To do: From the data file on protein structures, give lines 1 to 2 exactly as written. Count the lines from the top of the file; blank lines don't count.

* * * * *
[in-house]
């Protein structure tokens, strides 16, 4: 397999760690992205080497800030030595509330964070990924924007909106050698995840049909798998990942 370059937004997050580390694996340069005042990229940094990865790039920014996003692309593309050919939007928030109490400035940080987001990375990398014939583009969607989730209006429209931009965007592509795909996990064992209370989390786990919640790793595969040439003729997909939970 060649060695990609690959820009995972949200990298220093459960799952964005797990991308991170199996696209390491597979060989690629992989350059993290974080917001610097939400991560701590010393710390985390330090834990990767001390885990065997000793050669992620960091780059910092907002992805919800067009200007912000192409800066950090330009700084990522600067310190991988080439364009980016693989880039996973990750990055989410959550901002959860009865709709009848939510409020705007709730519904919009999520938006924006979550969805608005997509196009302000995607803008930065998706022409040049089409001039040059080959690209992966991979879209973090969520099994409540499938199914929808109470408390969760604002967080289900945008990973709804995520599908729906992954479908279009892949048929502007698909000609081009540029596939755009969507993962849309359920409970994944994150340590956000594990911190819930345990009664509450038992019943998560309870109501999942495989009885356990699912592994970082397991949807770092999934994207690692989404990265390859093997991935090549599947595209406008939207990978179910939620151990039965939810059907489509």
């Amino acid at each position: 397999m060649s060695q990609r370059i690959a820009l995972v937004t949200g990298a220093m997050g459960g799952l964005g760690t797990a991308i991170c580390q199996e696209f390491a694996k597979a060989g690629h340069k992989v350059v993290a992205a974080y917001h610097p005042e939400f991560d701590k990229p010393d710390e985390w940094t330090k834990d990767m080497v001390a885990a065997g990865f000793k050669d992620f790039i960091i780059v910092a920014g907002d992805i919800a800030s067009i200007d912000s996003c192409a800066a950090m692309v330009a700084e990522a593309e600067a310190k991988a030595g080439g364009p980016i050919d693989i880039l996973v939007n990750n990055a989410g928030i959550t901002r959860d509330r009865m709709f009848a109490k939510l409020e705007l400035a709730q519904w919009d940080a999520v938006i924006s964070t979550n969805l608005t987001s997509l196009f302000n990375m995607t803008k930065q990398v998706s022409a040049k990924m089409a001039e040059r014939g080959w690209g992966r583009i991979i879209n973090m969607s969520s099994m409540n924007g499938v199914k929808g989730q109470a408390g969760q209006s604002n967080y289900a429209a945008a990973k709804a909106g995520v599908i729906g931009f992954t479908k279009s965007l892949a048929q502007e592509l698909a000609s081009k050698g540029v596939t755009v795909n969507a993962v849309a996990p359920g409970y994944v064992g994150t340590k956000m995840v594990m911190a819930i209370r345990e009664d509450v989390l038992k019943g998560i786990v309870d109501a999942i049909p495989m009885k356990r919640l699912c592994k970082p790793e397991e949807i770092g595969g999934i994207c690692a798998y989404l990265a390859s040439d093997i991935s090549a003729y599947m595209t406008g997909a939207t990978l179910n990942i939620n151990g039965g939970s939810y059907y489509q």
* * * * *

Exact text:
[in-house]
């Protein structure tokens, strides 16, 4: 397999760690992205080497800030030595509330964070990924924007909106050698995840049909798998990942 370059937004997050580390694996340069005042990229940094990865790039920014996003692309593309050919939007928030109490400035940080987001990375990398014939583009969607989730209006429209931009965007592509795909996990064992209370989390786990919640790793595969040439003729997909939970 060649060695990609690959820009995972949200990298220093459960799952964005797990991308991170199996696209390491597979060989690629992989350059993290974080917001610097939400991560701590010393710390985390330090834990990767001390885990065997000793050669992620960091780059910092907002992805919800067009200007912000192409800066950090330009700084990522600067310190991988080439364009980016693989880039996973990750990055989410959550901002959860009865709709009848939510409020705007709730519904919009999520938006924006979550969805608005997509196009302000995607803008930065998706022409040049089409001039040059080959690209992966991979879209973090969520099994409540499938199914929808109470408390969760604002967080289900945008990973709804995520599908729906992954479908279009892949048929502007698909000609081009540029596939755009969507993962849309359920409970994944994150340590956000594990911190819930345990009664509450038992019943998560309870109501999942495989009885356990699912592994970082397991949807770092999934994207690692989404990265390859093997991935090549599947595209406008939207990978179910939620151990039965939810059907489509």